The black smoke rising from the chimney of the Russian consulate in San Francisco on September 1 made for a perfect symbol of the deepening degeneration of Russia’s relations with the United States. Moscow was given only two days to shut down its diplomatic activities at this Consulate and two other facilities – in Washington and New York. The Kremlin expressed indignation at this demand, calling it “raider capture” (RIA Novosti, September 1).
The U.S. State Department took this step in response to the Russian order, from July, to dramatically reduce the staff of U.S. diplomatic missions by 755 personnel, which itself was a response to the expulsion of 35 Russian diplomats back in December 2016 (Newsru.com, September 1; see Eurasia Daily Monitor, August 3).
Now Moscow is preparing a new response, assessing the costs of the few bad options it has left; its previous step, for that matter, has backfired quite directly, as more than 600 out of the 755 reduced personnel at U.S. diplomatic missions in Russia are Russian citizens (RBC, August 30).
This diplomatic quarrel might appear petty and senseless, but it actually reflects the fast mutation of a crisis affecting all key parameters of the bilateral relationship.
One of the most dangerous deteriorations is undermining the system of arms control and, in particular, the 1988 Intermediate-Range Nuclear Forces (INF) treaty, which bans the deployment of land-based ballistic and cruise missiles with the range of 500–5,500 kilometers. Moscow denies Western accusations that it is violating this treaty by testing a medium-range cruise missile that could be fitted into the Iskander launcher. Nonetheless, the Russian government surely understands that simple denials will not necessarily dissuade the North Atlantic Treaty Organization (NATO) from preparing countermeasures (RBC, September 1). The Russian military is also concerned about new U.S. programs for modernizing its tactical nuclear weapons (Nezavisimaya Gazeta, August 29).
The appointment of Anatoly Antonov as the new Russian ambassador to the United State may signify an attempt to rescue the troubled INF treaty because he is an experienced negotiator and was a key member of the Russian team that worked in 2009-2010 on the New START bilateral nuclear arms reduction agreement (Ezhednevny Zhurnal, August 22). Ambassador Antonov’s first statement upon arrival to Washington was about taking a careful measure of the new situation and avoiding “hysterical impulses” (Kommersant, September 1).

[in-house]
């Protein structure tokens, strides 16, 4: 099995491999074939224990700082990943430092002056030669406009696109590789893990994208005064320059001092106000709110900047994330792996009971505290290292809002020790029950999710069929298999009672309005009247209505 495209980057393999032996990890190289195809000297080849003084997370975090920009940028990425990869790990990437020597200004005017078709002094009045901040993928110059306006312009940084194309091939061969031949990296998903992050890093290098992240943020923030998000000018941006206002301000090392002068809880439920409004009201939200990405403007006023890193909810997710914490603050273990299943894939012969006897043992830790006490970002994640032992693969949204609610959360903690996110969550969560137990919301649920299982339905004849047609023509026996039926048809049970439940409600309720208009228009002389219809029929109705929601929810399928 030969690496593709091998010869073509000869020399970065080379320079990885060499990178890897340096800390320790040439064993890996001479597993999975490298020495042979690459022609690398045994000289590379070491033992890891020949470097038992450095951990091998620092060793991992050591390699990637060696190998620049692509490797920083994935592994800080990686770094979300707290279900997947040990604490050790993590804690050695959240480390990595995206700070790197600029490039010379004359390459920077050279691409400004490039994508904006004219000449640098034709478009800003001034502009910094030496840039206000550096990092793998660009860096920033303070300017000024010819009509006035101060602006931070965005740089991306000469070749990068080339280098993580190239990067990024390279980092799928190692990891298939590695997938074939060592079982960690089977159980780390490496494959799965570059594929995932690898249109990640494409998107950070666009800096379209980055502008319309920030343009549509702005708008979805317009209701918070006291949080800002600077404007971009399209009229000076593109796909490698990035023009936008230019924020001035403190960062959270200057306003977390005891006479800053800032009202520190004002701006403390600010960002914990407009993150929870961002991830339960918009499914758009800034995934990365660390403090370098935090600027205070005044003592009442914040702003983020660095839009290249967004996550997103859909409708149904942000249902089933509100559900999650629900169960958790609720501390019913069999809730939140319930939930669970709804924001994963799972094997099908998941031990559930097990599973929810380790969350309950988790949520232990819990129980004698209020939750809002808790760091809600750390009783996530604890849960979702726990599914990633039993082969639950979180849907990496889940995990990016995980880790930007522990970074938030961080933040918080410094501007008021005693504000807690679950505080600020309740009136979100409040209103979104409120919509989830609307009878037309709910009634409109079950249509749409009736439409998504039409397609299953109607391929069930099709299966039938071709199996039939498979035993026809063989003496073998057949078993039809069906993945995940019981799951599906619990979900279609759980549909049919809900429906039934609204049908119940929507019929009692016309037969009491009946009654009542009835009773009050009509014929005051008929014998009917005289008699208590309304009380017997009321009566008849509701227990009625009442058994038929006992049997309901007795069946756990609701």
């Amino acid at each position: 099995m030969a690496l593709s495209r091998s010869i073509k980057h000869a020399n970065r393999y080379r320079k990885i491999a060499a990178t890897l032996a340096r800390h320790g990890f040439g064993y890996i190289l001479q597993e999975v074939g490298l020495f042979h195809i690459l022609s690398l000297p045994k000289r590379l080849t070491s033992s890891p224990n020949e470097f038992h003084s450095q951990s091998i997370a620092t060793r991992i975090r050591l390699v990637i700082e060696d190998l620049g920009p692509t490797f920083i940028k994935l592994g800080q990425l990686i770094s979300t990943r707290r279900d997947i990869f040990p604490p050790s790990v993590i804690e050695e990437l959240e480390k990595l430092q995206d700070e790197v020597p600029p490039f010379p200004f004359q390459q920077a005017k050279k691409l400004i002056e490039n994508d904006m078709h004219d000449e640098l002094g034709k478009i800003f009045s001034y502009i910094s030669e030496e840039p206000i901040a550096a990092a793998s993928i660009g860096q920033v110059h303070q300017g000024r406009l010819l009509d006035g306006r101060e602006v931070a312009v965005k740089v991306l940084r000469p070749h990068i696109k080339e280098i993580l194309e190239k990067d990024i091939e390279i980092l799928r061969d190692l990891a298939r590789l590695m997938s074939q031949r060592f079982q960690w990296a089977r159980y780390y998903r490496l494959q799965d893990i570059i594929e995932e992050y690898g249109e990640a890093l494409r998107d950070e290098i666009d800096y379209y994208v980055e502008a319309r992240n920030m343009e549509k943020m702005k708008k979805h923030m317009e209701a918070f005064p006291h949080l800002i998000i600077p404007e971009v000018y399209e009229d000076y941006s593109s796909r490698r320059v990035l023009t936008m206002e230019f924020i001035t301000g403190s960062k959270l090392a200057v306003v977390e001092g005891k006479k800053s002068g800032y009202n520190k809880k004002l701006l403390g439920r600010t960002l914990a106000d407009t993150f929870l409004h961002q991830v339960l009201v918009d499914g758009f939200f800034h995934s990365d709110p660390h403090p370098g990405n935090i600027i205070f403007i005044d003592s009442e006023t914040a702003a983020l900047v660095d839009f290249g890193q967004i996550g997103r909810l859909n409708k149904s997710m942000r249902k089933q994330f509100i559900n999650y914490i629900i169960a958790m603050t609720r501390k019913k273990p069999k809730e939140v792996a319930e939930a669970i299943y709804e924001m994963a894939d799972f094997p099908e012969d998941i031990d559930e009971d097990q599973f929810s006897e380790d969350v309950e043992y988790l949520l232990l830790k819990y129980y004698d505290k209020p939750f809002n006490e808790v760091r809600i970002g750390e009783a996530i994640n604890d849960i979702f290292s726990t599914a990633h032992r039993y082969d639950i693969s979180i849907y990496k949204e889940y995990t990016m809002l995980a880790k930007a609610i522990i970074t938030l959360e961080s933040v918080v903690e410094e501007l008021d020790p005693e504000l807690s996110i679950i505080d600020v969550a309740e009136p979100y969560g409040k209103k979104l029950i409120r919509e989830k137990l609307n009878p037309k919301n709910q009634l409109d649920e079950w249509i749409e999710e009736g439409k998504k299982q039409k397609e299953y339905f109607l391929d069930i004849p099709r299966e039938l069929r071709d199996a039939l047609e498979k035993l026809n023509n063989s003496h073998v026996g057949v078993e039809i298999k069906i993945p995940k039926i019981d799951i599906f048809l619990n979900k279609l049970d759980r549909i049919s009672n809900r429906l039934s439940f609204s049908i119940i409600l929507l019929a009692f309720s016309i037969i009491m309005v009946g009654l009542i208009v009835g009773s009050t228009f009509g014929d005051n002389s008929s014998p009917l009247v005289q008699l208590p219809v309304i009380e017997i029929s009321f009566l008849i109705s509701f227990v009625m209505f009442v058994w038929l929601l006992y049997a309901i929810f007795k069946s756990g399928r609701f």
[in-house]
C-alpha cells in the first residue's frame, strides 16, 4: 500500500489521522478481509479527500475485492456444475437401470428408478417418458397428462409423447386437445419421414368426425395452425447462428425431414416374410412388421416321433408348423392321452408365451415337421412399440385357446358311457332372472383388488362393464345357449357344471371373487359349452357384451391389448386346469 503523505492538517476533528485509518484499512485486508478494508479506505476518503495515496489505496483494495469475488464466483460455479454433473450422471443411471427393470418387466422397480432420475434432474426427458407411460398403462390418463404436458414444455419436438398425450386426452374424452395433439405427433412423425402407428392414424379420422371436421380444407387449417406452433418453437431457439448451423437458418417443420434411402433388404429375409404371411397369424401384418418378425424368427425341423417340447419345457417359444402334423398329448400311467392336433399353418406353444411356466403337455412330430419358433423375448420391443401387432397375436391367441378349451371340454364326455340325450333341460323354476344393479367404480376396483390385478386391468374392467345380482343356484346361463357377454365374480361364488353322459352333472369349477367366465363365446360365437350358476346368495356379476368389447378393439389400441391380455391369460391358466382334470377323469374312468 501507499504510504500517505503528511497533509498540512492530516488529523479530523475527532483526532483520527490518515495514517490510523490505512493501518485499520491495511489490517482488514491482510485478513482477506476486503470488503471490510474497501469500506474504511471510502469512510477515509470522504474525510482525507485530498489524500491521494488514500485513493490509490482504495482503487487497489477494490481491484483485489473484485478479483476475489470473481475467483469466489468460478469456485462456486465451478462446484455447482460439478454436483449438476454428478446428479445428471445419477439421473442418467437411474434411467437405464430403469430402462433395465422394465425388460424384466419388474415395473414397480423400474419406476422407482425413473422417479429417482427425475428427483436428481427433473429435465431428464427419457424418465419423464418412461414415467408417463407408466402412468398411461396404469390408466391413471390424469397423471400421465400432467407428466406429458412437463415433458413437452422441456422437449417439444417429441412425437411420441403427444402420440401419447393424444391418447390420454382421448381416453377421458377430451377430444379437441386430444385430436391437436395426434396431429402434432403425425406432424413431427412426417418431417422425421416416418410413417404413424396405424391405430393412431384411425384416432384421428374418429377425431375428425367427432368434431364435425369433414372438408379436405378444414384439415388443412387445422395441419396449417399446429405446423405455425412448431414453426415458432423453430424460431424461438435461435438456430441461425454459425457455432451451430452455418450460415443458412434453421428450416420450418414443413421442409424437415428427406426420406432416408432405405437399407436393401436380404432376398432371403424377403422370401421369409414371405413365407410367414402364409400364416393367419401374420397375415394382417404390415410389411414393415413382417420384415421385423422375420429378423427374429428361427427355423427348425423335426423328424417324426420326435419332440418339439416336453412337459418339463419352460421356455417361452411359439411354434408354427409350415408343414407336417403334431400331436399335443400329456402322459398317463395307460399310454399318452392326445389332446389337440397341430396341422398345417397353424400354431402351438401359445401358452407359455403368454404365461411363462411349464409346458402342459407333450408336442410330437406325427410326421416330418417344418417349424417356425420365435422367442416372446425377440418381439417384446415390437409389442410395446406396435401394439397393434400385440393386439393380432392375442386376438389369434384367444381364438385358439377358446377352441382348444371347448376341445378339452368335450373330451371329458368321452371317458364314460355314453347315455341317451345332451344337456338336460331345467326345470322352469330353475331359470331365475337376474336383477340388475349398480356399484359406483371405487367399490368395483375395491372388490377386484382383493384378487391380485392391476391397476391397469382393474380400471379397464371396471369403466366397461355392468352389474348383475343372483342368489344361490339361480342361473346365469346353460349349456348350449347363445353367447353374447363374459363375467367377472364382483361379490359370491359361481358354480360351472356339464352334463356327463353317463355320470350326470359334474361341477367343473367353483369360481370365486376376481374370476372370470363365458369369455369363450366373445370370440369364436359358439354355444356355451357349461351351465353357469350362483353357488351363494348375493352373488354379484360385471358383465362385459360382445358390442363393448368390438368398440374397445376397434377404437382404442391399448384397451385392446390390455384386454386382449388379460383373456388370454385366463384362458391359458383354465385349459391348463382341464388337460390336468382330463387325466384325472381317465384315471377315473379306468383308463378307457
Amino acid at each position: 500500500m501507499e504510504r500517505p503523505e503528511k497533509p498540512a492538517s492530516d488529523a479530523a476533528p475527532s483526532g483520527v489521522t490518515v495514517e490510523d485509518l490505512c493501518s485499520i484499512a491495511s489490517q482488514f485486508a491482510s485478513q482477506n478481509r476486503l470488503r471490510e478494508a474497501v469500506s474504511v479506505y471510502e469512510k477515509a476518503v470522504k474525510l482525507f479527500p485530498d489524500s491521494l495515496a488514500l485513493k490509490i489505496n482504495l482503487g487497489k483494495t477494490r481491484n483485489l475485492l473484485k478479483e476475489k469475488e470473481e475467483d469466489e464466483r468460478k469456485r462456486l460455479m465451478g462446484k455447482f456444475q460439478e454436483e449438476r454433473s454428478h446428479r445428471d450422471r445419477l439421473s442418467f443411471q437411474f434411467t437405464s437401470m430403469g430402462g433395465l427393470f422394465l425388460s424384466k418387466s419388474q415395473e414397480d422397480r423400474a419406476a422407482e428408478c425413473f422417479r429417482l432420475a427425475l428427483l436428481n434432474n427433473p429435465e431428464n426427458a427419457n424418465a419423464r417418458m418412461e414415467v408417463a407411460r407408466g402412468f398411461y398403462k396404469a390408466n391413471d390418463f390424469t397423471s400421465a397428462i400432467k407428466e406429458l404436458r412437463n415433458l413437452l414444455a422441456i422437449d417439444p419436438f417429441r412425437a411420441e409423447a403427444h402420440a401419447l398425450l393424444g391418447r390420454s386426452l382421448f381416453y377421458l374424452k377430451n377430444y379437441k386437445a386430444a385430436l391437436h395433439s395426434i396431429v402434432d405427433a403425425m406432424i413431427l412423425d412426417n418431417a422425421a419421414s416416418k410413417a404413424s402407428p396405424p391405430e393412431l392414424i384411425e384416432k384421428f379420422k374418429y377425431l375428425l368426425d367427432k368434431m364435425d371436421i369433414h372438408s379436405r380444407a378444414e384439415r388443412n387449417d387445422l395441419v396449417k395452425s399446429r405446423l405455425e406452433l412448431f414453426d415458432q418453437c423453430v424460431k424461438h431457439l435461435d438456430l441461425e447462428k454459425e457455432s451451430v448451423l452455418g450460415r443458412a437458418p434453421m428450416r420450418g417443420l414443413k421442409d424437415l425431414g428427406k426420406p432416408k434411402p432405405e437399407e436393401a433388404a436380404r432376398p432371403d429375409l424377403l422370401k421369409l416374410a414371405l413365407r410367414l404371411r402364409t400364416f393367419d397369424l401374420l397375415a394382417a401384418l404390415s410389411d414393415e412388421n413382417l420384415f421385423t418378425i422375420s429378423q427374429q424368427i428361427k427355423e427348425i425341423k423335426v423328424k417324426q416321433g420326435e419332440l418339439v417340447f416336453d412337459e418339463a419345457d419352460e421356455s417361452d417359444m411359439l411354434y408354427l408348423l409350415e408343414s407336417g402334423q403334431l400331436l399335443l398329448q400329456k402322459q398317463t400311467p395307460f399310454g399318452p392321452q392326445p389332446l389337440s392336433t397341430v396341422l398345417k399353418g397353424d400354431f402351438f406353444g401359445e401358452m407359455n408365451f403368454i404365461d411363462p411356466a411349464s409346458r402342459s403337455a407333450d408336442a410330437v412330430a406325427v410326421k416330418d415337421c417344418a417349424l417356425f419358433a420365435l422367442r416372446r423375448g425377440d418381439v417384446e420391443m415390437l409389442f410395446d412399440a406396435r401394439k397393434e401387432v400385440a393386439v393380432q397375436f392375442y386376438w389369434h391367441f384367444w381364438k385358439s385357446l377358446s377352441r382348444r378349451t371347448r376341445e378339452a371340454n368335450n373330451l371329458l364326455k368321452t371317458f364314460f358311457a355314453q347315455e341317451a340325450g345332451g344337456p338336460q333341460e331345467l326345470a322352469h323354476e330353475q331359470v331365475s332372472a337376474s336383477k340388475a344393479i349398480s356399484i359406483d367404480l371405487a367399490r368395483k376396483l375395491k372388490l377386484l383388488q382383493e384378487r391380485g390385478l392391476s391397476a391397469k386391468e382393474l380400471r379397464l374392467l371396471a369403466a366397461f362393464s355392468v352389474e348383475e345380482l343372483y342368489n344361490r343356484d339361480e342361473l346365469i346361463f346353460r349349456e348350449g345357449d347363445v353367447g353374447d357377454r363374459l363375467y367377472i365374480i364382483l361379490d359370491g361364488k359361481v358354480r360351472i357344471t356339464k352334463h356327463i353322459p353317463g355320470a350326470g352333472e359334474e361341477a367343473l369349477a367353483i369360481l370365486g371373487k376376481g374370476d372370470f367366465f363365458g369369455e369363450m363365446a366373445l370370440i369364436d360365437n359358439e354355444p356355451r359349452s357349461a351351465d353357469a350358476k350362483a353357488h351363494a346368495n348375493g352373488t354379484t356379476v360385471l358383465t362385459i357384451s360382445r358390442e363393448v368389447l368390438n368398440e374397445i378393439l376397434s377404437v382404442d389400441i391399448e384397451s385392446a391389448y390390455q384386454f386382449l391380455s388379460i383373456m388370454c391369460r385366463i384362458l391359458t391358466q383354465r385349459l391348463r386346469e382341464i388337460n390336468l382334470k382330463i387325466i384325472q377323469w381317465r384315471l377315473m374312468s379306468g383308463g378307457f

Nevertheless, Mr. Antonov will have to subordinate his professional, cautious networking to the venomous conflict-mongering of Russian propaganda, which has grown into a self-propelling political force. It was duly noted in Moscow that U.S. Secretary of State Rex Tillerson allocated funding for countering this force, in fact treating Russian propaganda on par with that of the Islamic State (RIA Novosti, September 1).
What adds a schizophrenic twist to the crude mainstream anti-Americanism is the Kremlin’s clearly expressed preference for avoiding direct attacks on President Donald Trump. Reportedly, the order on shutting down the Russian Consulate and trade missions was issued by President Trump himself (RIA Novosti, September 1). And yet, Foreign Affairs Minister Sergey Lavrov mentioned that Mr. Trump was pressured by the U.S. Congress and prevented from proceeding with reasonable cooperative steps by frenzied “Russophobes” in Washington (Kommersant, September 2). President Trump’s alleged dissatisfaction with Secretary Tillerson and other members of his team is interpreted in Moscow as evidence of his irreducible desire to cultivate a positive rapport with President Vladimir Putin (Gazeta.ru, September 1).